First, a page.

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Bryan Cave Leighton Paisner Attorneys Make Private Client Global Elite 2018 List

August 30, 2018

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Private Client Global Elite is the list of the world’s elite lawyers advising ultra-high net worth clients.  Congratulations to Dyke Arboneaux, Marcus Dearle, Martin Paisner and Rupert Ticehurst for being featured as “Elite” this year, and to Simon Goldring, Jessica Henson and Ruben Sinha featured as “Ones to Watch.”

Team Members Recognized for Fiduciary Litigation

August 23, 2018

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Douglas Stanley, Shannon Barks, and Kathleen Sherby of Bryan Cave Leighton Paisner were all recognized as Best Lawyers in America© for Trusts and Estates Litigation.  Congratulations!

The Best Lawyers in America© is the oldest lawyer-rating publication in the U.S., and inclusion in Best Lawyers is based entirely on peer-review.

The Best Lawyers in America© Team Members

August 22, 2018

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Congratulations to our Team Members Kimberly Civins, Michael Bland, Renee Gabbard, Shannon Barks, John Ready, Steve Daiker, Larry Brody, John Schaperkotter and Kathy Sherby for inclusion in the 2019 Edition of The Best Lawyers in America© in the Trusts and Estates category.  Congratulations to our Team Members, Gino Serra, Frank Wolff, and Keith Kehrer, for inclusion in the 2019 Edition of The Best Lawyers in America© in the Nonprofit / Charities Law category.

The Best Lawyers in America© is the oldest lawyer-rating publication in the U.S., and inclusion in Best Lawyers is based entirely on peer-review.

Steve Daiker of BCLP’s Private Client Group Selected as “Lawyer of the Year”

August 17, 2018

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Stephen B. Daiker, partner and leader of Bryan Cave Leighton Paisner’s Private Client practice group, was selected by Best Lawyers in America as “Lawyer of the Year” for the 2019 year.  Several other BCLP attorneys were also honored.  Congratulations to all!

Family Businesses: Controls, Successions and Sales

Originally posted on the BCLP Private Wealth Insight Blog found here.

The family business not only represents the hard work and entrepreneurial spirit of the founders, sometimes across generations, but is often a reflection of the founder’s and family’s values and beliefs.

The family business has the potential to grow, adapt and continue to deliver value across generations – but can it, will it and should it?

Should the founders pass it on or sell it?  Are the options binary?

In weighing up the options, the issues can sometimes seem conflicting.

  • Does the need for financial freedom – to provide financial support to family; to explore new investments or philanthropic ambitions – necessarily mean the family business must be converted to cash?
  • If there is no family member willing and capable of taking on leadership of the business, can the family business, to which the family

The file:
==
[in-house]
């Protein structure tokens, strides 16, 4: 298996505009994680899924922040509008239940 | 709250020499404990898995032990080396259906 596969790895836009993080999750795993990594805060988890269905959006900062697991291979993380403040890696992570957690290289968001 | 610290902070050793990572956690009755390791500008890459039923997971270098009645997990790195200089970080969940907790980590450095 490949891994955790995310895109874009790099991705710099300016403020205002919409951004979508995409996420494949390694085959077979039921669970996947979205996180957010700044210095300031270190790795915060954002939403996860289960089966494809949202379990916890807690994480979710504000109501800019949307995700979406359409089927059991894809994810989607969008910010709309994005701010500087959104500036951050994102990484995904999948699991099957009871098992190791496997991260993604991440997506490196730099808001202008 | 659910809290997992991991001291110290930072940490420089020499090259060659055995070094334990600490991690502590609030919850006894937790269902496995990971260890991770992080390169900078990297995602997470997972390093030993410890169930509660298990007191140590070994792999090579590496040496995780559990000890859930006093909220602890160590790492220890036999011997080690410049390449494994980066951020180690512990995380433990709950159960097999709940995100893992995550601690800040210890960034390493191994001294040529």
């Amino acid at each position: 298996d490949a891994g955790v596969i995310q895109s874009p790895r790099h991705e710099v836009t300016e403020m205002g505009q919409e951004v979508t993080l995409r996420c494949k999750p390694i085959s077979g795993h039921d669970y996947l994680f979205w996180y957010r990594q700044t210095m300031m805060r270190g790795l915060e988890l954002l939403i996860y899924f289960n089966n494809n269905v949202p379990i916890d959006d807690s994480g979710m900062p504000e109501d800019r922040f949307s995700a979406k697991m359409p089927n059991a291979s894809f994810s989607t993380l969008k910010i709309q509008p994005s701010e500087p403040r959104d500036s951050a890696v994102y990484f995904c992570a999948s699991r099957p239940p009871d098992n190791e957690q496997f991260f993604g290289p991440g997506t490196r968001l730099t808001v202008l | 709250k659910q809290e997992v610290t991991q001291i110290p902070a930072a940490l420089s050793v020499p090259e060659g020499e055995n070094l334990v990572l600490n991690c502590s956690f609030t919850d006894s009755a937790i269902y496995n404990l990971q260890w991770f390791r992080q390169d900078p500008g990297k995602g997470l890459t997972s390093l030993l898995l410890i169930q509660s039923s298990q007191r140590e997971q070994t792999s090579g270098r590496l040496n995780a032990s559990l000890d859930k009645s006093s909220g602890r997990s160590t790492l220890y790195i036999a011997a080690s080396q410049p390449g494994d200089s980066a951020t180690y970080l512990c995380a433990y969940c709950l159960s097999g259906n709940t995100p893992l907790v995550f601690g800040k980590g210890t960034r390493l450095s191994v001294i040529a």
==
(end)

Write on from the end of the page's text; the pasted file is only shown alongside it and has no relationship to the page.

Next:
Planning and the Death of the Death Tax

Planning and the Death of the Death Tax

May 1, 2017

Authored by: Andrew Bleyer and Larry Brody

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On Wednesday afternoon the White House again proposed eliminating the so-called death tax as part of its tax reform plan, but the details remain sparse.  When pressed for specifics Director Cohn simply stated that with the implementation of the administration’s tax plan, the death tax would disappear.

The phrase “death tax” entered the popular lexicon by way of tax reformers wanting to summarize and caricature the several parts of the Federal transfer tax system.

JUST HOW IS BASIS ACQUIRED AFTER ALL?

Dorrance v. U.S., 2015 WL 8241954 (9th Cir. 2015)

This case is the latest in the cases involving tax impact of the sale of stock received by a policy holder from a mutual life insurance company on demutualization, and a case of first impression at the Federal circuit court level.  Here, the Dorrances purchased life insurance policies from several mutual life insurance companies in 1996 to replace the then estimate of their anticipated estate tax liability.  In 2003, the Dorrances received stock in the resulting stock company when each of these mutual life insurance companies demutualized in a tax free transaction into a stock company.  The Dorrances then sold this stock also in 2003, and reported the sales on their 2003 income tax return as capital gain transactions, reporting a zero cost basis.  The Dorrances later filed a claim for refund, now asserting that the stock received in

Your Estate Planning New Year’s Resolution Checklist

(This is an updated post from December 2014)

Need a New Year’s resolutions to kick start 2016? Here is an idea you probably hadn’t considered: review your estate planning documents.

If you are like most people, you are probably thinking that reading legal documents does not sound like an even remotely enjoyable way to start a new year. But, it doesn’t have to be as unpleasant as it sounds. Reviewing your documents does not mean you have to read them cover to cover. If you know what are the most important elements, it is easy to review your will, trust, and powers of attorney regularly to ensure they still comply with your wishes. These documents not only determine who will receive your property when you die, but also likely determine who has the right to make financial and major medical decisions during your lifetime. Needless to say, it is important

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